They were rivals for more than a decade but over the course of the Toronto Argonauts’ mini-camp, Anthony Calvillo and Ricky Ray have officially begun to work together on the same side.
In the early and mid 2000s, Ray’s Edmonton Eskimos and Calvillo’s Montreal Alouettes faced each other three times in four years for a Grey Cup. Ray’s side took two of them.
Calvillo retired in 2014 as professional football’s all-time leader in passing yards (79,816) and the winner of three Grey Cups. His former coach in Montreal, Marc Trestman, hired him as the Toronto Argonauts quarterbacks coach in March, after Ray led the Argos to a Grey Cup win last season.
They’re happy to be working together and they both see the tremendous opportunity in front of them, but at the same time, it was put to Ray, it has to feel a little weird at the same time.
“It is, it is (weird),” Ray said, fresh off the field at IMG Academy in Bradenton, Florida.
“But I think I’ve just grown used to it,” he continued. “I had Jason Maas, who I played with, coached me (as the Argos’ QB coach from 2012 to 2014) and Jarious Jackson, Dave Dickenson, Khari Jones. They’re guys that I’ve played against and I see them coaching in this league, so it’s not a new thing for me. But this being Anthony Calvillo, who I played with for so long and had a few Grey Cup games against, it is kind of weird.”
It’s a weirdness that Ray welcomes. With the quick-to-burn-you Florida sun rising on him and the start of the 16th season of his CFL career, Ray, a surefire hall of famer and four-time Grey Cup champ sounds a little enamoured with his former rival. While Ray is plenty accomplished — he cracked the 60,000 passing yards mark last season — he understands what Calvillo brings to the table for him and his fellow QBs.
Newly-hired quarterbacks coach Anthony Calvillo watches on as Ricky Ray steps into a pass at Toronto Argonauts Mini-Camp in Florida (Stacy White/Argonauts.ca)
“I think (his addition) helps out so much. Anthony’s not just an ex-quarterback, he’s one of the best of all-time. He threw for almost 80,000 yards in the CFL,” Ray said.
“He’s got experience in this league, in this offence and he’s really going to help those guys out. He’s going to help me out a ton too, with his experiences that he’s gone through and his relationship with coach Trestman, they worked together for five years in Montreal. It’s going to be a lot of fun this year. It’s going to be tough. These guys are good coaches and they can be tough on us and expect a lot out of us. We’ll get better.”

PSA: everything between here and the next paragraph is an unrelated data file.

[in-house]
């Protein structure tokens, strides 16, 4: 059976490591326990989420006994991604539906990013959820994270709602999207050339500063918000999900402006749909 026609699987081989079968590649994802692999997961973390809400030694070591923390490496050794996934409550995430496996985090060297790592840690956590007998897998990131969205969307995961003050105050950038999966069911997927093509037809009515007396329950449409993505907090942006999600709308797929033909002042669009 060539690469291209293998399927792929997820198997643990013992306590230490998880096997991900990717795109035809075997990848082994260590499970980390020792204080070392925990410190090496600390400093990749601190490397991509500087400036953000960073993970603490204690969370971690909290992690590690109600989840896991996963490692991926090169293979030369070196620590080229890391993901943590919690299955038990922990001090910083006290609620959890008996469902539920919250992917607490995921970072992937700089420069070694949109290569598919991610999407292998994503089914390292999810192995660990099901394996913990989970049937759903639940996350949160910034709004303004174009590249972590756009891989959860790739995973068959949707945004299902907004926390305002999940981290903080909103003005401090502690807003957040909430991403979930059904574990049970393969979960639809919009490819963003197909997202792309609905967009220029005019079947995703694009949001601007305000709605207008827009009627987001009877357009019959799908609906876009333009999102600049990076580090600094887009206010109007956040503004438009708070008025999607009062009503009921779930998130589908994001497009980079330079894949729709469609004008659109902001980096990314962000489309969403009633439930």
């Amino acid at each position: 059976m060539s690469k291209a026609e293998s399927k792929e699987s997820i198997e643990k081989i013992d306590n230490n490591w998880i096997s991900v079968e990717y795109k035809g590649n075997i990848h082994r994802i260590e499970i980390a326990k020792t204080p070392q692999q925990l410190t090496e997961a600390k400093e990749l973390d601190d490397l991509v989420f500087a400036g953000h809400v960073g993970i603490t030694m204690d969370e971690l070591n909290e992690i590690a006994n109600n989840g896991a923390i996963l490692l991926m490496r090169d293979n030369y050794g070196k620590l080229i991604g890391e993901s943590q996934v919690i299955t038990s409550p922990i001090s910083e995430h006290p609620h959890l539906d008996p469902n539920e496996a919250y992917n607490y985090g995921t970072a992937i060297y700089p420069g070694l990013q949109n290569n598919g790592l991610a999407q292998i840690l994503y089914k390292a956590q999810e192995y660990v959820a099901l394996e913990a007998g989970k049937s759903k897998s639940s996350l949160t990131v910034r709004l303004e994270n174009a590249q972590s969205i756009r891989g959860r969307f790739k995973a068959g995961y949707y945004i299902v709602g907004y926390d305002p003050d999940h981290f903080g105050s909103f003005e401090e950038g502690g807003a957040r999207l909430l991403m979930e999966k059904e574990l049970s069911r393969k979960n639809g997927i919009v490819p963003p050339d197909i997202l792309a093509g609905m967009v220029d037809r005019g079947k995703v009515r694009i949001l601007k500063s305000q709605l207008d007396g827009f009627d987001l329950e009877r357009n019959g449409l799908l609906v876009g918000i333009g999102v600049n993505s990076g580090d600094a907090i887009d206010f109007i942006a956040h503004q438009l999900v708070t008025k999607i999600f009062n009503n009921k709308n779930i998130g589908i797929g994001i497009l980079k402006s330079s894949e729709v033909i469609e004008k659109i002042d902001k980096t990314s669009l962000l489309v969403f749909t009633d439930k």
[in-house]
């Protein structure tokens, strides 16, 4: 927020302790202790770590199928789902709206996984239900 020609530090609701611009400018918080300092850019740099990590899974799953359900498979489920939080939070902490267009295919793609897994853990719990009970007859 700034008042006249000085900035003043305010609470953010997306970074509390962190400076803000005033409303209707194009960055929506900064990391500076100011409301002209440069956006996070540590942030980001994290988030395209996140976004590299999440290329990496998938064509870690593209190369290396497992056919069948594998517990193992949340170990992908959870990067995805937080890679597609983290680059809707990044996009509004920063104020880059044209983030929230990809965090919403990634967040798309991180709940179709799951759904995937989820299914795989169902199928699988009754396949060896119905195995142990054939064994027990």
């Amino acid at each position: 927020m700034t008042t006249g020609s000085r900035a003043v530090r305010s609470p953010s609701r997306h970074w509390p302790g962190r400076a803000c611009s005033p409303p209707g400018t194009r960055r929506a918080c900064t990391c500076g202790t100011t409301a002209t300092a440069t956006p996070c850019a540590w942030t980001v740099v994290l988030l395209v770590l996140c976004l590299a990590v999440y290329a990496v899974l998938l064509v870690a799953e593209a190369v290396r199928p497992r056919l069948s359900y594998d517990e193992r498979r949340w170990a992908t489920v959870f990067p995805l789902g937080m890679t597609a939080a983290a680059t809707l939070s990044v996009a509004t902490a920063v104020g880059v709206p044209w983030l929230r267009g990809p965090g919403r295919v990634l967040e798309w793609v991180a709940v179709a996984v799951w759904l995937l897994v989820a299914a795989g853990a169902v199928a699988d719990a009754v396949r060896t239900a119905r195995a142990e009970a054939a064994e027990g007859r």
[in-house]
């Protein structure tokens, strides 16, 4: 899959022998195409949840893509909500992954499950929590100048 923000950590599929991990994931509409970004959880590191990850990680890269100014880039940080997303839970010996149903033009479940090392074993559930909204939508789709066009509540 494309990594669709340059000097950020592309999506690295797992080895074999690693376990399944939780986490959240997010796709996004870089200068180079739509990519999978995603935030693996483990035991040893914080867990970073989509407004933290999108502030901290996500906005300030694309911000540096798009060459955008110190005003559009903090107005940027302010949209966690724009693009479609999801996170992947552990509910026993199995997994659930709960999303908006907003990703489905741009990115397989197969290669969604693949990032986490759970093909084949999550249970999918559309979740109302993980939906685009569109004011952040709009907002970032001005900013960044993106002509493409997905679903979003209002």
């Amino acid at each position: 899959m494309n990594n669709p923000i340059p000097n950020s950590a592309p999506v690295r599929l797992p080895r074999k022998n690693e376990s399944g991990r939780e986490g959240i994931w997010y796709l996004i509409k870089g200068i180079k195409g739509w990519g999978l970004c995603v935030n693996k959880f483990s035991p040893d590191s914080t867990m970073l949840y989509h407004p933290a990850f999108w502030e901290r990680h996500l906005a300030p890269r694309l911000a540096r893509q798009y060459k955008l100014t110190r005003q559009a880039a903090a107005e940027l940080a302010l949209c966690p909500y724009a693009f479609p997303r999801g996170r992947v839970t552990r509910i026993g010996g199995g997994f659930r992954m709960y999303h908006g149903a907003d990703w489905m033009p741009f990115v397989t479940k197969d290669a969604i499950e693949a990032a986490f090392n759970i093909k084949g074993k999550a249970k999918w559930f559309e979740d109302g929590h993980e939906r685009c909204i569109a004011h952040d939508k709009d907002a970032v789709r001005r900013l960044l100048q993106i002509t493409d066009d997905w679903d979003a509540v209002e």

Through three seasons in Montreal that saw him go from receivers coach to offensive coordinator and back to quarterbacks coach, Calvillo has been in similar situations. He worked with Darian Durant and Kevin Glenn, two highly-regarded quarterbacks and adversaries in his playing career.
“Now I get a chance to see and listen to Ricky and see his process and what he has done to get himself ready for so many years,” Calvillo said. “I’m looking forward to that, the progression of seeing the difference between all of the quarterbacks that I’ve worked with.”
Two days in, it’s almost like Calvillo is seeing things that he forgot he knew about Ray.
“I think the years that he’s played I can kind of tell when he’s going to rush the draw and when he’s not, just based off of my knowledge and what I think he’s doing,” Calvillo said. “That’s exciting to see, knowing that I could share that knowledge and that I could try to make it better or just leave it alone, that’s how Ricky does it,” Calvillo said.
Ray seems thrilled to have Calvillo on his side for the first time.
“I would have never imagined, even a few years ago if you’d said that Anthony Calvillo was going to be coaching me, I never thought that would happen,” Ray said.
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When his hiring was announced in March, Calvillo admitted that it felt strange to put on the Argos colours and to stand in front of the team’s backdrop to answer questions. He said he got some ribbing from his former teammate, S.J. Green, when he walked onto the field in his Argos gear at IMG on Tuesday, but he feels much more comfortable in his role now. The only thing that’s irking him so far is the off-the-field part of the job.
“This year is I’m doing a lot more of the clerical work. Computer and me, it’s not my best friend,” he said.
“That’s the part that gets a little nerve wracking at times, making sure all the draw-ins are correct. I remember as a player when you’d get the draw-ins and I’d always find the little small mistakes. I said that if I was a coach that wouldn’t happen but believe me, you’ll look at that sheet 10,000 times and you’ll miss something.
“I’m just kind of coming to (accept) that that’s going to happen sometimes. That’s the part that’s more challenging. On the field, talking football, that’s fun.”